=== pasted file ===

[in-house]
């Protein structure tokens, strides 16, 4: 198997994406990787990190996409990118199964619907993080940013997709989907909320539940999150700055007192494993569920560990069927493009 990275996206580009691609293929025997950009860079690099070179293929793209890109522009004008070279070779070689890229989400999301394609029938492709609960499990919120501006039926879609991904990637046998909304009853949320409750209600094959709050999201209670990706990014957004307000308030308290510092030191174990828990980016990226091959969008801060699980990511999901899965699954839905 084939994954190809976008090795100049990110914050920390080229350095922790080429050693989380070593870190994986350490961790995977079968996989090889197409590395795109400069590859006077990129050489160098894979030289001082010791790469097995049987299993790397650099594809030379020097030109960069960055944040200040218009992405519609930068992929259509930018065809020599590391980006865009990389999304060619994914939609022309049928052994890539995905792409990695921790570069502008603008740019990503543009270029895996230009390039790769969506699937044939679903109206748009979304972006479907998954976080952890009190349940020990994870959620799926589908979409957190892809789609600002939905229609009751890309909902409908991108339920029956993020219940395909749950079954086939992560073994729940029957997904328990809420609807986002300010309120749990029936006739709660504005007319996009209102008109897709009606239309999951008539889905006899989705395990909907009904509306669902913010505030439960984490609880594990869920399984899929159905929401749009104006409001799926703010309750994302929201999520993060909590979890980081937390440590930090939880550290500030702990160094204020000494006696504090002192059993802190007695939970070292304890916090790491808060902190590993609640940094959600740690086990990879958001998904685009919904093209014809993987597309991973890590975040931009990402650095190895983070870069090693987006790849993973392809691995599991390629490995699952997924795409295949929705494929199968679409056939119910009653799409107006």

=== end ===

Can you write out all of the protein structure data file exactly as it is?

[in-house]
């Protein structure tokens, strides 16, 4: 198997994406990787990190996409990118199964619907993080940013997709989907909320539940999150700055007192494993569920560990069927493009 990275996206580009691609293929025997950009860079690099070179293929793209890109522009004008070279070779070689890229989400999301394609029938492709609960499990919120501006039926879609991904990637046998909304009853949320409750209600094959709050999201209670990706990014957004307000308030308290510092030191174990828990980016990226091959969008801060699980990511999901899965699954839905 084939994954190809976008090795100049990110914050920390080229350095922790080429050693989380070593870190994986350490961790995977079968996989090889197409590395795109400069590859006077990129050489160098894979030289001082010791790469097995049987299993790397650099594809030379020097030109960069960055944040200040218009992405519609930068992929259509930018065809020599590391980006865009990389999304060619994914939609022309049928052994890539995905792409990695921790570069502008603008740019990503543009270029895996230009390039790769969506699937044939679903109206748009979304972006479907998954976080952890009190349940020990994870959620799926589908979409957190892809789609600002939905229609009751890309909902409908991108339920029956993020219940395909749950079954086939992560073994729940029957997904328990809420609807986002300010309120749990029936006739709660504005007319996009209102008109897709009606239309999951008539889905006899989705395990909907009904509306669902913010505030439960984490609880594990869920399984899929159905929401749009104006409001799926703010309750994302929201999520993060909590979890980081937390440590930090939880550290500030702990160094204020000494006696504090002192059993802190007695939970070292304890916090790491808060902190590993609640940094959600740690086990990879958001998904685009919904093209014809993987597309991973890590975040931009990402650095190895983070870069090693987006790849993973392809691995599991390629490995699952997924795409295949929705494929199968679409056939119910009653799409107006």